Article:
Tracheobronchial Collapses in Acute Asthmatic Attack
Peak expiratory flow rate (PEFR) is the best assessment of asthma severity during acute asthmatic attack (AAA). Since PEFR represents an effort-dependent flow from large airways, we wonder if the falls of PEFRs during AAA result from expiratory tracheobronchial collapses (TBC). This study aims to explore the existence of TBC during AAA and, if any, its influence on PEFR.
Methods: We conducted a cross sectional cohort in patients with AAA treated at the emergency department (ED). Along with the continued monitoring of PEFRs, TBC assessments by low dose high resolution computerized tomogram (HRCT) were performed twice for each patient, i.e. at ED (T1) and at 6th-8th week (T2) (PEFR variability <15%). TBCs in both periods were quantified and changes were compared with changes in the corresponding PEFRs.
Results: Of the 34 enrolled patients, 5 were excluded due to failures in forced expiratory maneuvers. At T1, all of the 29 patients exhibited variable degree of TBCs (% inspiration) (mean 44.05±19.79). 2nd HRCTs were not done in 5 patients for repeated exacerbations. Of the 24 patients who completed 2 HRCTs, 72.91% of them showed improvement of TBCs over time. Comparisons of the improvements of TBCs with those of PEFRs (% predicted) between T1 and T2 showed that TBC changes at the level of trachea near to the carina (L3) correlated well with PEFR changes (p<0.05, r=0.7). At T1, the magnitudes of TBCs at L3 also correlated with the corresponding PEFRs (p<0.05, r=0.5).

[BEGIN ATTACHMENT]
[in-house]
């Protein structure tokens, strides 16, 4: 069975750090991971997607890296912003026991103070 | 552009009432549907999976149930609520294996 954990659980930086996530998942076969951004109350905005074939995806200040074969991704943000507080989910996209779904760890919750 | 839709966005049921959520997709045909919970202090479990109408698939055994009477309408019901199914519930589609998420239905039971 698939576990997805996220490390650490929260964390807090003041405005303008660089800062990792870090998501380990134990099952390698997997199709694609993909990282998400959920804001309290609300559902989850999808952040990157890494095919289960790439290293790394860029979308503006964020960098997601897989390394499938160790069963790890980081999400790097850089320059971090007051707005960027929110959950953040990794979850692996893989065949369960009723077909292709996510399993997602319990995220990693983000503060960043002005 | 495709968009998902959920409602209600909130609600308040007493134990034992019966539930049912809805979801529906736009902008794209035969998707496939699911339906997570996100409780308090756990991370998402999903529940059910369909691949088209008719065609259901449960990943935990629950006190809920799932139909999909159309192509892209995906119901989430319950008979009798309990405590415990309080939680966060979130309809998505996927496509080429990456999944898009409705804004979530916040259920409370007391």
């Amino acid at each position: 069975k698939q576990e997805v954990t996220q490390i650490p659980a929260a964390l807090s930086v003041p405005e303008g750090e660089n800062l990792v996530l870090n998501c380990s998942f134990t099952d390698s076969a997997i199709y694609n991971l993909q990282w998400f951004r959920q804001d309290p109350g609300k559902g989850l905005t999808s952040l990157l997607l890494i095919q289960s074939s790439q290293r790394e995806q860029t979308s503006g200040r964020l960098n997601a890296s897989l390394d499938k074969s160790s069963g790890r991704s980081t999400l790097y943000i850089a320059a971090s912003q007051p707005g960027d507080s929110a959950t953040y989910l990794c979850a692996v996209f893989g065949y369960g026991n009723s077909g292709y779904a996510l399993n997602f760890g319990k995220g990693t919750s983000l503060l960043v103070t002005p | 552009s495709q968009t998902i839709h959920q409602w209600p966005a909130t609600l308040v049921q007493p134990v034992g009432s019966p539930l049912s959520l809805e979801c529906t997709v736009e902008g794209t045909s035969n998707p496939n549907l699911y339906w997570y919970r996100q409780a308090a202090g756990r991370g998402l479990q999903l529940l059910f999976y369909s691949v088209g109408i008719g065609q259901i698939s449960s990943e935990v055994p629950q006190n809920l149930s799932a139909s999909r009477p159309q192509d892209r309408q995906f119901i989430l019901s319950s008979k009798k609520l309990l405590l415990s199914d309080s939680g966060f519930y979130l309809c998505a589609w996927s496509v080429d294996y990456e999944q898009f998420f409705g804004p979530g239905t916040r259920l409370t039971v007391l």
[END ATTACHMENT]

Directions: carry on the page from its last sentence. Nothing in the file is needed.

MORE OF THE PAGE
Conclusions: Patients with AAA demonstrated presences of TBCs of different severities which mostly improved with time. TBC at tracheal rings near to the carina was most prominent that influenced the changes of PEFRs. TBCs thus play roles in the falls of PEFRs during AAA.